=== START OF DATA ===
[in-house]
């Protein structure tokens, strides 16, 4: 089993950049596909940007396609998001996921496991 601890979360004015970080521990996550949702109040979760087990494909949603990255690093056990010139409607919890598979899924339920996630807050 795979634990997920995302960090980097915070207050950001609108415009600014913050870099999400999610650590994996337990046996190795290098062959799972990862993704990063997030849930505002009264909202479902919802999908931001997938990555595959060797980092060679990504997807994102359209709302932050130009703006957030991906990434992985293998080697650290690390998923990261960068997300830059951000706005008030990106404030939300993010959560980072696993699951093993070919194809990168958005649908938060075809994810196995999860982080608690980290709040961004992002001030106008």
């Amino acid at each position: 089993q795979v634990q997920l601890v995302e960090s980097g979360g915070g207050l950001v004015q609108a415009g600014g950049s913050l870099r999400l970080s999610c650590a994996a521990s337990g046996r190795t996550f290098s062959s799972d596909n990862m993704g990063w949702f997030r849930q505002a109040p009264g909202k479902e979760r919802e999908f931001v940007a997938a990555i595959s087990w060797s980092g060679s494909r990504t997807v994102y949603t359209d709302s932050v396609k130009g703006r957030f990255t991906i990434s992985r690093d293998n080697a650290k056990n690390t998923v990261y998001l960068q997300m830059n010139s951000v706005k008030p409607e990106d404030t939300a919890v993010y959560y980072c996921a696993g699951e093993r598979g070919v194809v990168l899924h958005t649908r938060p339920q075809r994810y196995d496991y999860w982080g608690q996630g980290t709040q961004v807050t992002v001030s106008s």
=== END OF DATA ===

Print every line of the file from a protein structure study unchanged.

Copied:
[in-house]
């Protein structure tokens, strides 16, 4: 089993950049596909940007396609998001996921496991 601890979360004015970080521990996550949702109040979760087990494909949603990255690093056990010139409607919890598979899924339920996630807050 795979634990997920995302960090980097915070207050950001609108415009600014913050870099999400999610650590994996337990046996190795290098062959799972990862993704990063997030849930505002009264909202479902919802999908931001997938990555595959060797980092060679990504997807994102359209709302932050130009703006957030991906990434992985293998080697650290690390998923990261960068997300830059951000706005008030990106404030939300993010959560980072696993699951093993070919194809990168958005649908938060075809994810196995999860982080608690980290709040961004992002001030106008």
């Amino acid at each position: 089993q795979v634990q997920l601890v995302e960090s980097g979360g915070g207050l950001v004015q609108a415009g600014g950049s913050l870099r999400l970080s999610c650590a994996a521990s337990g046996r190795t996550f290098s062959s799972d596909n990862m993704g990063w949702f997030r849930q505002a109040p009264g909202k479902e979760r919802e999908f931001v940007a997938a990555i595959s087990w060797s980092g060679s494909r990504t997807v994102y949603t359209d709302s932050v396609k130009g703006r957030f990255t991906i990434s992985r690093d293998n080697a650290k056990n690390t998923v990261y998001l960068q997300m830059n010139s951000v706005k008030p409607e990106d404030t939300a919890v993010y959560y980072c996921a696993g699951e093993r598979g070919v194809v990168l899924h958005t649908r938060p339920q075809r994810y196995d496991y999860w982080g608690q996630g980290t709040q961004v807050t992002v001030s106008s």